Anyone practising law in the last twenty years has been living in a world of permanent revolution. Some changes have been more successful than others - the New Law Journal, for example, recently ran an article under the headline Costs Budgeting: a Make-Believe World? - but one innovation no one can possibly decry is the introduction of the Ogden Tables.
When I was a pupil, thirty-seven years ago, and for some time afterwards the method of calculating future loss of earnings in personal injury cases, and loss of dependency in fatal accident cases, can only be described as a bone-headed disgrace. Calculation of the multiplicand was by then more or less rational, but the multiplier was a random number plucked from a conventional range by a judge ‘doing the best I can’ with the assistance of counsel.
Every attempt to put the system on a sound statistical base ran into a brick wall. The courts steadfastly refused to hear actuarial evidence on the premise that a judge’s experience of the world is more reliable than mere statistics: every plaintiff is different, it was said, a sentiment to which there are two possible replies, neither of them fit for a courtroom. ‘Yes, my Lord, every plaintiff is indeed different, but unless there is unequivocal medical evidence about life expectancy, your Lordship’s thoughts on the extent of that difference are worthless. What is more, the entire world outside the narrow and often rather odd strip of territory between Temple Gardens and Gray’s Inn Gardens resolves these so-called imponderables through the use of statistics. When there is fog in Fleet Street which is cut off, the City or the Temple?’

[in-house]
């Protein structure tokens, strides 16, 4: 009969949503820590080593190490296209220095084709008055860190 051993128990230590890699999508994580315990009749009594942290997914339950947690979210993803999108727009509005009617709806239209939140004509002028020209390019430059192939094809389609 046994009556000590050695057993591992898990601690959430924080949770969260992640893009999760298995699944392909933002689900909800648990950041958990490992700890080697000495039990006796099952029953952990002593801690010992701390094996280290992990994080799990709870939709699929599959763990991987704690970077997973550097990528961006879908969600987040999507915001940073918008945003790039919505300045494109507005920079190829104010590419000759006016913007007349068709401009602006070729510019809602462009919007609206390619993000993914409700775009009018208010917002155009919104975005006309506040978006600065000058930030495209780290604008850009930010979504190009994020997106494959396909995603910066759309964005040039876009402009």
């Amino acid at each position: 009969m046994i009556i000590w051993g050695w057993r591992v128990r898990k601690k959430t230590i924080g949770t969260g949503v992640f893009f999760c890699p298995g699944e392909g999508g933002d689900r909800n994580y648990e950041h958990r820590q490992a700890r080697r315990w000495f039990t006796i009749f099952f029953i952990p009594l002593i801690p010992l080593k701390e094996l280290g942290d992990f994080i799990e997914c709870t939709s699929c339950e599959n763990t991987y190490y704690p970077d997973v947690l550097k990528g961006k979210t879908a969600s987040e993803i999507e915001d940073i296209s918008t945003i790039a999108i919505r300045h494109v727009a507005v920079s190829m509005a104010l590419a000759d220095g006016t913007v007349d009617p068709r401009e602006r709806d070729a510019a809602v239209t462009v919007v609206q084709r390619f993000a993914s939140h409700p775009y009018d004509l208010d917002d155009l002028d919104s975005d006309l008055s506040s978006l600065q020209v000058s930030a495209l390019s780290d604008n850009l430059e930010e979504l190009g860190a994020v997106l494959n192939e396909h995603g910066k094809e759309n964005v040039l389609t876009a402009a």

In 1984 a stiff breeze began to blow with the publication of the Ogden Tables. The fog thinned, but was too dense to lift immediately. The breeze blew for a further nine years before s.10 of the Civil Evidence Act 1995 made the Tables both admissible and capable of proving themselves. Even then the fog was not fully dispelled until 1999, when fifteen years after their introduction the House of Lords stated in Wells v Wells
 1 AC 345 that judges not merely could, but in most cases should, use the Tables.
Despite the general sunlight, however, for the past fifteen years one last obstinate patch of the old system has remained unmoved, the decisions of the House of Lords in Cookson v Knowles
 AC 556 and Graham v Dodds
 1 WLR 808 requiring a judge in a fatal accident case to calculate the multiplier from the date of death rather than (as in personal injury cases) the date of trial, a principle that systematically under-compensates the claimant.
The Law Commission recommended a change in 1999 (Claims for Wrongful Death
(1999) (Law Com No 263)) and several judges made more or less ingenious attempts to sail around the obstacle, but it has been finally removed only this year. In July 2014 in Knauer v Ministry of Justice
 EWHC 2553 Bean J decided he had no alternative to applying Cookson v Knowles
but, by certifying the point as one of general public importance already decided by the appellate courts, opened the way for an immediate appeal to the Supreme Court. There ( UKSC 9), on 28th January this year, the revolution launched in 1984 finally came to an end : the multiplier in a case under the Fatal Accidents Acts is to be calculated from the date of trial.